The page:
One-third of Virginia House incumbents are not running for re-election

One-third of the incumbents in Virginia’s House of Delegates are not running for re-election in 2023, the most in the chamber in more than a decade.

Virginia’s statewide primaries are on June 20, including for all 100 districts in the House.

Further, just six incumbents in the 100-member House face primary challengers compared to 11 in the 40-member Senate.

Based on media coverage and other competitiveness metrics, Ballotpedia identified six battleground primaries in the House: four between Democrats and two between Republicans. Two of these primaries feature incumbents, and four are in open districts.

Virginia House District 21 is one such Republican primary.Josh Quill (R) and John Stirrup (R) are running for this open district. Quill is a specialist master with Deloitte and a Marine Corps veteran who later worked for the U.S. Department of Veterans Affairs. Stirrup was a member of the Prince William County Board of Supervisors from 2003 to 2011, representing the Gainesville district.

Elections Daily’s Joe Szymanski wrote, “Fundraising numbers for these two candidates have been even,” and “Both candidates are running on similar issues: crime, education, and the economy.”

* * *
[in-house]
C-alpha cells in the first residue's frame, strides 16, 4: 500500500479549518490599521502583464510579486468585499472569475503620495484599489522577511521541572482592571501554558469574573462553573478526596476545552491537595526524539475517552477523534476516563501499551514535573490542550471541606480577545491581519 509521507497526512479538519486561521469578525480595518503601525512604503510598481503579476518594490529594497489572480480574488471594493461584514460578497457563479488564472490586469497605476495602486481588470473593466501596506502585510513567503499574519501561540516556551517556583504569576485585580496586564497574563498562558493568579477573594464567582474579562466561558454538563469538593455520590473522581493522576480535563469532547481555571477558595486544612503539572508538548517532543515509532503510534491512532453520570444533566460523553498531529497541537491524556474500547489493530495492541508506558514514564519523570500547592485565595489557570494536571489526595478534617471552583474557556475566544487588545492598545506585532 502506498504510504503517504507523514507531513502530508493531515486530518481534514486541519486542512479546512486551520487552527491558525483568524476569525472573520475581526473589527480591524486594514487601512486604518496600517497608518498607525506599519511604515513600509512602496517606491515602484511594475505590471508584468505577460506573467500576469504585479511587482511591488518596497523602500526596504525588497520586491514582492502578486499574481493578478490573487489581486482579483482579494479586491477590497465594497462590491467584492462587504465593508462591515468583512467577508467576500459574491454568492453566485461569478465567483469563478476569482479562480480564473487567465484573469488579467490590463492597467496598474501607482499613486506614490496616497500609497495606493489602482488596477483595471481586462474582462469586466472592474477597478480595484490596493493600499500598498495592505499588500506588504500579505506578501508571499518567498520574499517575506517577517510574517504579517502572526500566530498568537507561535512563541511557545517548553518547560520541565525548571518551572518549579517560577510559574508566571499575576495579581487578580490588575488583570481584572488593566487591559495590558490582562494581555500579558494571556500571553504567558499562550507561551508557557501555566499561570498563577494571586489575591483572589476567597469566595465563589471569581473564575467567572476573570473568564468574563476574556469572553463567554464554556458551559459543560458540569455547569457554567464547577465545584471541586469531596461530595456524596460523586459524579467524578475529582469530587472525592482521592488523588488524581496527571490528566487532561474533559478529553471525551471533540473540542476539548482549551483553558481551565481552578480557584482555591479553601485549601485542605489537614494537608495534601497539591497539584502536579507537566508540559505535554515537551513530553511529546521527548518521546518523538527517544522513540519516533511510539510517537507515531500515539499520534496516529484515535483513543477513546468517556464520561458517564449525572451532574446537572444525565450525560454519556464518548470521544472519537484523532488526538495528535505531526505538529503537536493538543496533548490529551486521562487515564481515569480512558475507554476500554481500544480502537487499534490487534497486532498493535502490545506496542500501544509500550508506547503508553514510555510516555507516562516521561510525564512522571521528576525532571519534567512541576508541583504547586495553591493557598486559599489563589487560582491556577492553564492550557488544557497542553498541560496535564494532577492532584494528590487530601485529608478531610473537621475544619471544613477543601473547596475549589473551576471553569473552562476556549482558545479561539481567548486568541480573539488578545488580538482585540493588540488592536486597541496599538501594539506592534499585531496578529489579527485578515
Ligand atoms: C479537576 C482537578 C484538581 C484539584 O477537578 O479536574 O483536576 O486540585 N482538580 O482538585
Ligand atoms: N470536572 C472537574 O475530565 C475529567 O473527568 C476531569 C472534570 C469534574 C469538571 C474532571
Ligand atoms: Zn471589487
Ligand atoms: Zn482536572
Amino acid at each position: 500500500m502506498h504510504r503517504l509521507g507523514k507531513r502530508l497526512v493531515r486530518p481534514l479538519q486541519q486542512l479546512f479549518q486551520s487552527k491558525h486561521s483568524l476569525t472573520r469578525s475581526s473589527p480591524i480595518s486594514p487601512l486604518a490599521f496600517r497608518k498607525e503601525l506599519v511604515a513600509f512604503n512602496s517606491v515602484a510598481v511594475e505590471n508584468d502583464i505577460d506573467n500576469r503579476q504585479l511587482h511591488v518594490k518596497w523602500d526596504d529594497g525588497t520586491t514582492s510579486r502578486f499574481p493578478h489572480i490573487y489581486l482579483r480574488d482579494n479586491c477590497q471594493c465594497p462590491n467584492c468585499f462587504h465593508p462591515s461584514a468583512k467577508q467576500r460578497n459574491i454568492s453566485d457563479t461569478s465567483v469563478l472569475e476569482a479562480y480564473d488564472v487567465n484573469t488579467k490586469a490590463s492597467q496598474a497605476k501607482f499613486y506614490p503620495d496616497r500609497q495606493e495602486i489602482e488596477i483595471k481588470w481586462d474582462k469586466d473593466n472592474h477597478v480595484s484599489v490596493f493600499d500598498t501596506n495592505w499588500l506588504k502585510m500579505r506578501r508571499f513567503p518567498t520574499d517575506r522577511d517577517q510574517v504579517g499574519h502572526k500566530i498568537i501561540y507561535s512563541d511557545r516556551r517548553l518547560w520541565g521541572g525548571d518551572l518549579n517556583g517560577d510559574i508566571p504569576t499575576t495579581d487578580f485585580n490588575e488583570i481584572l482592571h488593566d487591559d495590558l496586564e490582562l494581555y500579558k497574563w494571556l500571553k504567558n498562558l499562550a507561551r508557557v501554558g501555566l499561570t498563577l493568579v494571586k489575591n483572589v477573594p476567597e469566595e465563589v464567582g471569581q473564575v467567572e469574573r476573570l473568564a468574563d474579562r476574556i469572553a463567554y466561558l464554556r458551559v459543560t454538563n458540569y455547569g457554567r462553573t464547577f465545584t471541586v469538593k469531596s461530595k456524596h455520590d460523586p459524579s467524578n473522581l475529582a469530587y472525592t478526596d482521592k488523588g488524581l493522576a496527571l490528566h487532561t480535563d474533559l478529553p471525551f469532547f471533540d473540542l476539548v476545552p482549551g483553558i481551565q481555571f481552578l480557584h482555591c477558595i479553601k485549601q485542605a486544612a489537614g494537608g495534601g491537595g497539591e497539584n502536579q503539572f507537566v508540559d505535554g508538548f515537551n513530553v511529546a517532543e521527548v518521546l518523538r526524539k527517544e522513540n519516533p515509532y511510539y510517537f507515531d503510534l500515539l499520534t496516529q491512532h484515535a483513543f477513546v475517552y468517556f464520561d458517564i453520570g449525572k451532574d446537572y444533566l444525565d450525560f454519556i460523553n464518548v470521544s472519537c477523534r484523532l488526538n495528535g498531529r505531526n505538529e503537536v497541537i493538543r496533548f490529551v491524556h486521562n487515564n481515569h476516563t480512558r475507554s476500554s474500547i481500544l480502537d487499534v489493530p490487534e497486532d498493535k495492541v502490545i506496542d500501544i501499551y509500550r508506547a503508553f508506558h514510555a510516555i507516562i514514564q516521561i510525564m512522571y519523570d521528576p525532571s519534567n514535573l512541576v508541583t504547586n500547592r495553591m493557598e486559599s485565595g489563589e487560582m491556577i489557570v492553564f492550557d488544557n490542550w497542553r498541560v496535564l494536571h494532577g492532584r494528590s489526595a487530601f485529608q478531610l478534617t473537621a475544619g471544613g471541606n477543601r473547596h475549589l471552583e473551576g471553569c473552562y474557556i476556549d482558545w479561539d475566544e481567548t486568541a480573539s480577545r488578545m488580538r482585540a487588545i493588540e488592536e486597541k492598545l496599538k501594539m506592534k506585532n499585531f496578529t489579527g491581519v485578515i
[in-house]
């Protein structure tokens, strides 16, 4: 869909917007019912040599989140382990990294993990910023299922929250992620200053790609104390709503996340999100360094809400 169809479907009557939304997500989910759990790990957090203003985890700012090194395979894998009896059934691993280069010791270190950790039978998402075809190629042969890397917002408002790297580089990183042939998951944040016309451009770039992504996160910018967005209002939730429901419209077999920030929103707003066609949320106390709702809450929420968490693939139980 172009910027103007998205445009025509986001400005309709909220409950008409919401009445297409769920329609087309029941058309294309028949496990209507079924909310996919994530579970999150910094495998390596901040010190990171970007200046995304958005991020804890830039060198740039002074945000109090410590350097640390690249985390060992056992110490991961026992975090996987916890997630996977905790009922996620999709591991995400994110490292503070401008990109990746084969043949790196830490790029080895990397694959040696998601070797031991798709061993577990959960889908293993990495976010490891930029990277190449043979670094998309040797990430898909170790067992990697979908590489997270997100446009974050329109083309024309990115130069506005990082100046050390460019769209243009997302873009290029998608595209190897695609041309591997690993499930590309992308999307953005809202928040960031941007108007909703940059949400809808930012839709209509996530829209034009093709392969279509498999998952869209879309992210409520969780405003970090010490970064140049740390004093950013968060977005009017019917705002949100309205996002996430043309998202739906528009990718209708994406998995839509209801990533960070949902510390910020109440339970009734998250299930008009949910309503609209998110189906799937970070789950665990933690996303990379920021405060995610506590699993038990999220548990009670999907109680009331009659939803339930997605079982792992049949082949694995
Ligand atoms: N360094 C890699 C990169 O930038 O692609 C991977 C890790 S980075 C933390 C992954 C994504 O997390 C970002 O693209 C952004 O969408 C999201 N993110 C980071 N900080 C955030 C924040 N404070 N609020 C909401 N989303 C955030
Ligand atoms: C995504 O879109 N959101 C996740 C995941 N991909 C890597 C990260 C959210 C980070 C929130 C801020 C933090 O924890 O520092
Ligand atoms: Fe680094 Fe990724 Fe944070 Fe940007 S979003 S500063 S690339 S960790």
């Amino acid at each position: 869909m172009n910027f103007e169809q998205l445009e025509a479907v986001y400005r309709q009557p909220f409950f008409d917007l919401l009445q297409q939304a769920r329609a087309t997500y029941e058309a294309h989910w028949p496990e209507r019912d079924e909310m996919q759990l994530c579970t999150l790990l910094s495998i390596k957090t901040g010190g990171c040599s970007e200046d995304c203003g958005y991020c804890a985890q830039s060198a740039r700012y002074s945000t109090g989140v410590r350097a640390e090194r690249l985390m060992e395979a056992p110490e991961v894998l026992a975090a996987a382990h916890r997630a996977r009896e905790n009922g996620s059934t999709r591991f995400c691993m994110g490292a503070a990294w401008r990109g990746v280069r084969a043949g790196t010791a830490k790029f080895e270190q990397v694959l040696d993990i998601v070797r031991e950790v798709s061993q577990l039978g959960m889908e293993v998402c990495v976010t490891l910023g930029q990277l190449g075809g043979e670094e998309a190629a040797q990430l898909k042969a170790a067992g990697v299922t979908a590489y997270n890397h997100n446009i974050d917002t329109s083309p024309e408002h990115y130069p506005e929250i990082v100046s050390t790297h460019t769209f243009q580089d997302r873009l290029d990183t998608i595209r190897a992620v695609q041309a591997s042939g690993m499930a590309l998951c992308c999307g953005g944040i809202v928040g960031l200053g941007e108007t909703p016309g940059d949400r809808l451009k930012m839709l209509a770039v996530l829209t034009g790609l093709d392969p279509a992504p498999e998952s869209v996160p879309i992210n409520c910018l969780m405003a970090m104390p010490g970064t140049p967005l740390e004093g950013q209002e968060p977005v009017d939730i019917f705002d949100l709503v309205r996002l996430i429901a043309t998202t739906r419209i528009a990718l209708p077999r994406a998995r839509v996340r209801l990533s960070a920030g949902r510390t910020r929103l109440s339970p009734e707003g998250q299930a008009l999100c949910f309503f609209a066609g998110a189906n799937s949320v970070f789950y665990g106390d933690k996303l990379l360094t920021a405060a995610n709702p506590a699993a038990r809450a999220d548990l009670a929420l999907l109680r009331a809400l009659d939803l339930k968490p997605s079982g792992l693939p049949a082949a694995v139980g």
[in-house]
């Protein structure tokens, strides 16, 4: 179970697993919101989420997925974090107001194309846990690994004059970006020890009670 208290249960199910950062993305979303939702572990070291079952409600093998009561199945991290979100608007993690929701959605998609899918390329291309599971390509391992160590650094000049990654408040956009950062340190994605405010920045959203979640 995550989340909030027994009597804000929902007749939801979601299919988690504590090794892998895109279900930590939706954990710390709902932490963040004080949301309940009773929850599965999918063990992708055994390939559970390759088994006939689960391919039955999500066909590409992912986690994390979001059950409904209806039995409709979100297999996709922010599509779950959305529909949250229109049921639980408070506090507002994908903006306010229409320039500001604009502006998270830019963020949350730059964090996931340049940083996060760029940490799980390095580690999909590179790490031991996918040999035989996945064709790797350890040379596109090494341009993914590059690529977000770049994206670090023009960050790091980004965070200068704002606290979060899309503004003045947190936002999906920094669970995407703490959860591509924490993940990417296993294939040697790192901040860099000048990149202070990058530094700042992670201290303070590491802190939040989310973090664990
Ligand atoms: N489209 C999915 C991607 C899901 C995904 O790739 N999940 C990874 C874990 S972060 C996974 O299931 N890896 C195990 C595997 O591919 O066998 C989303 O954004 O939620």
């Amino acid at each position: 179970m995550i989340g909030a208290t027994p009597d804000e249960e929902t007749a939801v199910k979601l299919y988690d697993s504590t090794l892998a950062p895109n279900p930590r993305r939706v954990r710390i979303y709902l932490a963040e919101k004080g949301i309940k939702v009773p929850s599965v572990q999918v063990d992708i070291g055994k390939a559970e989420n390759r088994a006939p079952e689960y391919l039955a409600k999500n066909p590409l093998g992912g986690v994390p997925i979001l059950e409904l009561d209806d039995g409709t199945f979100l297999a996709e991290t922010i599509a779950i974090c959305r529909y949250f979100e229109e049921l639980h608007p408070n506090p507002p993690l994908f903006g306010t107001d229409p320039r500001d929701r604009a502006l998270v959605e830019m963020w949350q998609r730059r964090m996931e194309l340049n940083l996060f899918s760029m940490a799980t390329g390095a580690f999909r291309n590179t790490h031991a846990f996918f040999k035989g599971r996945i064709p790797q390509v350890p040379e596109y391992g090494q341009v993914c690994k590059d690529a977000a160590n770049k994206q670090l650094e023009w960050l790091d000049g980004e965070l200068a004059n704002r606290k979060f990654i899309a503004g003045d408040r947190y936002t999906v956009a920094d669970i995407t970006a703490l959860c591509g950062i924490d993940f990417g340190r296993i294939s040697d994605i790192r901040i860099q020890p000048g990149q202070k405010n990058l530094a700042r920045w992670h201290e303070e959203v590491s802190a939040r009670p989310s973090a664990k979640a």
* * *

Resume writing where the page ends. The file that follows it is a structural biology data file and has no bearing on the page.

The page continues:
CNalysis rates this district as one of its four general election Toss-Ups. While President Joe Biden (D) won the district by a margin of 26.6 percentage points in 2020, Gov. Glenn Youngkin (R) won it by a margin of 3.4 percentage points in 2021.

Virginia House District 55 is a battleground Democratic primary.Amy Laufer (D) and Kellen Squire (D) are running for this open district.

Laufer, a former teacher, served on the Charlottesville City School Board from 2011 to 2019 and is a former Chair of the Albemarle County Democrats. Squire is an emergency room nurse and C.E.O. of a nature advocacy organization.

Szymanski described this race as “a primary that could end up being the closest of them all,” and said, “Squire has taken the more progressive wing here- hyping his large base of small donors, one of the largest in Virginia.”

Szymanski added that “Laufer is still progressive, albeit slightly less so than Squire, and has key institutional support,” pointing to endorsements from state Sens. Scott Surovell (D) and Louise Lucas (D).

While primaries are first on the calendar, control of the chamber will likely come down to just a handful of races in November. 

CNalysis rates each election based on the likelihood of a Democratic or Republican victory. Currently, the outlet rates 46 elections as Solid Democratic and 43 as Solid or Very Likely Republican. This leaves 11 elections that either lean towards one party or the other or are categorized as Toss-Ups.

Learn more about the Virginia House elections and the battleground elections Ballotpedia identified using the link below.